Off-market deals are properties that are not publicly for sale, but the owner is interested in selling. To find these owners you can cold call, drive for dollars, snail mail marketing, and push your network to talk with friends and family who may be ready to sell. Simply putting yourself out there might put you in front of the right person at the right time.
Finance Your Purchase
Through steps 1 and 2 above, you’ve found the right house hack in NJ, and now you need to finance it.
A significant advantage to living in your investment property for one year is a lower down payment. Most investment property financing requires 20-25% as a down payment.
In both northern NJ and southern NJ, multi-family properties are becoming increasingly expensive, which means higher down payments. However, when you live in the property, you get significantly better terms, lowering the barrier to entry. You have 3-5% down payment options available to you as an owner-occupant.
In real estate generally, there are solutions to whatever limiting factors are preventing you from doing your first or next deal. Between partners, knowledge, and time, you can navigate barriers to entry and close deals. House hacking is one of the best solutions for those with a lack of capital to get started.
There are a few loan types that range from 0-5% down. If you qualify for the VA loan, you could get terms at 0% down. You can also find conventional loans that have more flexible qualifications.
Fannie Mae and Freddie Mac, government-sponsored enterprises, offer HomeReady and Home Possible loan programs respectively. These are typically offered with low down payments, and reasonable credit and income requirements, making these loans a good place to often start.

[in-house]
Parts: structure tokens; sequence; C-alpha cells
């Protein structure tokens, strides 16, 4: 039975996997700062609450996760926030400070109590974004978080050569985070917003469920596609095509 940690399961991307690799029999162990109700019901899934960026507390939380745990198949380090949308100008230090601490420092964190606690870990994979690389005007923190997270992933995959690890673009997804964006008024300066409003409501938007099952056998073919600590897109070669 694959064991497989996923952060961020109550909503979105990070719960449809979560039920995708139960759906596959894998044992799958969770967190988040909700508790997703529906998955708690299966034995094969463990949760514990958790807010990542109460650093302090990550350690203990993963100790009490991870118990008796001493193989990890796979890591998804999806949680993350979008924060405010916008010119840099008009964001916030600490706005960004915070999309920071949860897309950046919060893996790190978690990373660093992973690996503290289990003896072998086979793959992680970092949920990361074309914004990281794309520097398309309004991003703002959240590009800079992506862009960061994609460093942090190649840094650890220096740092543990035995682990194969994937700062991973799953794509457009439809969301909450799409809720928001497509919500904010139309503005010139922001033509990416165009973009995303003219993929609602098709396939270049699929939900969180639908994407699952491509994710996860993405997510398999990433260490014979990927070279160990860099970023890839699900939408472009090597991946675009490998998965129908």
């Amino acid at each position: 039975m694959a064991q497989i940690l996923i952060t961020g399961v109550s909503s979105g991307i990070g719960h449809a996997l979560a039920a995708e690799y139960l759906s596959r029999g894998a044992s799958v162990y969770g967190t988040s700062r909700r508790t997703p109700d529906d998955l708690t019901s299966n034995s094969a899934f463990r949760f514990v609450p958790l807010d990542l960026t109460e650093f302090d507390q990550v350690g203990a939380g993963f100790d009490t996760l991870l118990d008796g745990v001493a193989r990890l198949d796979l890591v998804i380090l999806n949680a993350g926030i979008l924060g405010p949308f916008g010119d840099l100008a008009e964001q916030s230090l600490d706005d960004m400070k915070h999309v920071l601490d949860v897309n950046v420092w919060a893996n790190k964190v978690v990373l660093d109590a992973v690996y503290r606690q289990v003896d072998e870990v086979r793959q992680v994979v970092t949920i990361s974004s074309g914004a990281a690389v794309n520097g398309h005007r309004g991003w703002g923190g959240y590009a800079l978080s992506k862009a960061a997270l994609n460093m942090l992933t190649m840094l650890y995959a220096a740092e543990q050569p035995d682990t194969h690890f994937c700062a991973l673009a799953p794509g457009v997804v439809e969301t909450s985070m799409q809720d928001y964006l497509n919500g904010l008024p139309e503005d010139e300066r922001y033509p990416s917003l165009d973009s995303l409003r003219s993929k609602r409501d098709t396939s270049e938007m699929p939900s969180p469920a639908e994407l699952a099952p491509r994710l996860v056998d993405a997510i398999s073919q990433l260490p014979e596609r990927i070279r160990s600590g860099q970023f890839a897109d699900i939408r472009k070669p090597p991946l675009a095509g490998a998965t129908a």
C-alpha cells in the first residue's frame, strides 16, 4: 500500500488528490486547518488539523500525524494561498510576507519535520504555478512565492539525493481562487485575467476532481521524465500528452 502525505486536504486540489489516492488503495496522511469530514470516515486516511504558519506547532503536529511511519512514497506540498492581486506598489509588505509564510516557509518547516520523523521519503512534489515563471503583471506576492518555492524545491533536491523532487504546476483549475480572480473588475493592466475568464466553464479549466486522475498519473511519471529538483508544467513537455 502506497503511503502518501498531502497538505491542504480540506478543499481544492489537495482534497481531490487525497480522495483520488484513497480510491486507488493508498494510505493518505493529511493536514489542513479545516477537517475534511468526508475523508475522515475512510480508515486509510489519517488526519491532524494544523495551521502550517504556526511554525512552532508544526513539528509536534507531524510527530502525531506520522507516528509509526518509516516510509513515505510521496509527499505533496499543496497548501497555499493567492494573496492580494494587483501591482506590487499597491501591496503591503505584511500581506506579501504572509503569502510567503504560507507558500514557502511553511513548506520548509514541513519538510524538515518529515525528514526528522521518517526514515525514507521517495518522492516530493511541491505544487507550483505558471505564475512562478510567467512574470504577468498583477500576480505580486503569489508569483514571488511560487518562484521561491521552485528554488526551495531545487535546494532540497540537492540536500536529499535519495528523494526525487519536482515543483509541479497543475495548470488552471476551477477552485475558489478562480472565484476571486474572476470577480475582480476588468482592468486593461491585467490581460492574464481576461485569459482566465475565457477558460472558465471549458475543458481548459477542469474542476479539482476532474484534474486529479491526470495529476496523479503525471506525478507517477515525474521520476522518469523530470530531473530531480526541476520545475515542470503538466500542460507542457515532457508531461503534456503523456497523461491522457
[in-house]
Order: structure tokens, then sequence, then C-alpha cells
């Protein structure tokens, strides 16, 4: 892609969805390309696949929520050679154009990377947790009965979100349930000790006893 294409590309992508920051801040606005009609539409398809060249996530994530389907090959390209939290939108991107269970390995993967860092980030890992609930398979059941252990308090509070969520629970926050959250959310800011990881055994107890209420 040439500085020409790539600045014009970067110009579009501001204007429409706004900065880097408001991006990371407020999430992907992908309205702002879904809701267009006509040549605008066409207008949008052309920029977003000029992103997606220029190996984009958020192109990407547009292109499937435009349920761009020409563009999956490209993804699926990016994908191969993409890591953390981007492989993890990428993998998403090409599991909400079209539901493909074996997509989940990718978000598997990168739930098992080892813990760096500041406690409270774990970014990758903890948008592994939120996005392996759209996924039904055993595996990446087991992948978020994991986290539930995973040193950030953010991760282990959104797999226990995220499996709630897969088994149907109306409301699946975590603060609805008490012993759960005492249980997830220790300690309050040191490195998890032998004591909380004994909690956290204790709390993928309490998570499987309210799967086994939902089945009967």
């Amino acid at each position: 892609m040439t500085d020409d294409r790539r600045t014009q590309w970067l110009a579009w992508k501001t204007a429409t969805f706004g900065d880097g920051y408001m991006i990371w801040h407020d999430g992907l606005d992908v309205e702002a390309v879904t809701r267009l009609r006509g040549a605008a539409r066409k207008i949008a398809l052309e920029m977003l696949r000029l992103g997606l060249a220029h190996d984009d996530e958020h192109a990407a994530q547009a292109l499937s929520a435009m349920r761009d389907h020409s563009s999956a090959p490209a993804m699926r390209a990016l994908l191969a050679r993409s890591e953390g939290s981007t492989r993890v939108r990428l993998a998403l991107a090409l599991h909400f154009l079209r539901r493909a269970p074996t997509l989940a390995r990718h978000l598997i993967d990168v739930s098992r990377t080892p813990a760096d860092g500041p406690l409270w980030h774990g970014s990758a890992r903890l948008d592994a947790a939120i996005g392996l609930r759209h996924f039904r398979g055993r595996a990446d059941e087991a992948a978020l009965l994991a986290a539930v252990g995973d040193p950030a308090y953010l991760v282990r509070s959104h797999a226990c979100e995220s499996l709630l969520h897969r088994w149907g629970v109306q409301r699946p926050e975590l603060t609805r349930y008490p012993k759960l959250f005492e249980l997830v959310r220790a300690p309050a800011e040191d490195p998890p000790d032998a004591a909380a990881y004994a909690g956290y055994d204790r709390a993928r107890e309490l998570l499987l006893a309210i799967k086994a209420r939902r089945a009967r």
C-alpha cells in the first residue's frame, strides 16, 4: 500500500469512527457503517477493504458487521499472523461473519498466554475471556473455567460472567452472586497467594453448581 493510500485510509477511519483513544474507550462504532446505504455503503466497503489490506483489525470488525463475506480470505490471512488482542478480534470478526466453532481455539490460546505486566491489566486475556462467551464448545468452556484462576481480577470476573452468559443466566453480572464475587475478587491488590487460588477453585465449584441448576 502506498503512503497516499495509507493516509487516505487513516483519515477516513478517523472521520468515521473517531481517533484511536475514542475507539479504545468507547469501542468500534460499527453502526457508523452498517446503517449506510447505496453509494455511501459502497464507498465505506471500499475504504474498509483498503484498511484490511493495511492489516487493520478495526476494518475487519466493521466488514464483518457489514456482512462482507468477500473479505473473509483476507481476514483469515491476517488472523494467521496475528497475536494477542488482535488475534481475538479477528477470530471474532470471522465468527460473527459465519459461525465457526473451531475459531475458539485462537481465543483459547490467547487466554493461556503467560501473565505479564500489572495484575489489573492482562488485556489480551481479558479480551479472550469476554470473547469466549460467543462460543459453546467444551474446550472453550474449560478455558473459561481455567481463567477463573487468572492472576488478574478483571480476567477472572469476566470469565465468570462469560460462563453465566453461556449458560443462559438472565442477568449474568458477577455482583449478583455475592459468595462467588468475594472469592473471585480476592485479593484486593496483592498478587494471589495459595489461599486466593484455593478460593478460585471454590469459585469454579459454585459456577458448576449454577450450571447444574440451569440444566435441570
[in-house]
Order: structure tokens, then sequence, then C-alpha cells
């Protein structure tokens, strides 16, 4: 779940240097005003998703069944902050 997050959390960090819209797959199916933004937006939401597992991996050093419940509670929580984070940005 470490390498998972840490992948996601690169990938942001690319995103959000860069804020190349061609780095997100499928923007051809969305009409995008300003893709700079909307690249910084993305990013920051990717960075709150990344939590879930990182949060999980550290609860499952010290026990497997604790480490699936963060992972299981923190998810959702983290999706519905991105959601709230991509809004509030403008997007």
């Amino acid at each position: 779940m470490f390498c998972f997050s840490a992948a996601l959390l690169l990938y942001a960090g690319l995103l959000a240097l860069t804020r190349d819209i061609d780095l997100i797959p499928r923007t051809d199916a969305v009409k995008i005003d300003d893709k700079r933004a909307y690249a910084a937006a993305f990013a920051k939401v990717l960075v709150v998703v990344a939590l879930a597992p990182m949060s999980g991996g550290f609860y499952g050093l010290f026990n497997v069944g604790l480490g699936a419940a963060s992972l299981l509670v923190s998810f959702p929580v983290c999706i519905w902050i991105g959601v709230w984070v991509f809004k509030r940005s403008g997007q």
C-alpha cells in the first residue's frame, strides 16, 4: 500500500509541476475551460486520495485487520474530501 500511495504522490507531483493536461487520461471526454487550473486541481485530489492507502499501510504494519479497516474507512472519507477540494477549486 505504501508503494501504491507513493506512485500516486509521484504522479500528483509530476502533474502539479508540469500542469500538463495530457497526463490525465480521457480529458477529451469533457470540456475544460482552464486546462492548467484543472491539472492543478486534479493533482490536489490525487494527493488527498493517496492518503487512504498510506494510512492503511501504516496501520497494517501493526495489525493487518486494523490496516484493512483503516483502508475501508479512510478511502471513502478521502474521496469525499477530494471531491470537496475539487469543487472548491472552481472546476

Rental Income Used By Lenders
When using traditional financing, most lenders will include a percentage of the rental income in your debt-to-income ratio calculation if you are purchasing a multifamily property. Typically this can range from 70-80%, but it varies from lender to lender.
For example, if you make $36,000 a year before your first house hack, and the triplex you’re purchasing brings in another $36,000 a year in gross rent, the lender will likely add roughly 70-80% of that (roughly $25,000) to your income. Our house hacking calculator can help determine how much you might qualify for.
This can help make qualifying for loans much easier, especially since multifamily properties are typically a bit more expensive than single-family homes.
When house hacking a single-family home, utilizing the rent-by-the-room strategy, most traditional lenders will not count gross rent towards your income like they would for a multifamily property.
This does not mean that house hacking a single-family home is a bad strategy, you just have to be able to qualify for the purchase price using your own income.
Creative Financing Strategies
When corresponding with the seller, you can also gauge their interest in seller financing. Seller financing is considered a creative financing strategy where the seller takes the place of the bank.
The benefit to the seller is that they not only sell their property, but they get additional benefits, such as interest, as a bank would, and even tax benefits.
For you, the buyer, it may lower your financing cost and can provide incredibly flexible terms. For example, maybe the property needs a lot of work and therefore is not rent ready, with seller financing you may be able to negotiate a six-month hold on your first payment. Something a bank would never do.
Seller financing is not defined by red tape or lending regulations like traditional financial institutions are. With seller financing, and creative financing more broadly, the only limitation is your creativity.
Find and Manage Tenants
Finally, you’ve secured a house hack in NJ and you’re ready to start renting out the extra space to begin building wealth through the house hacking strategy.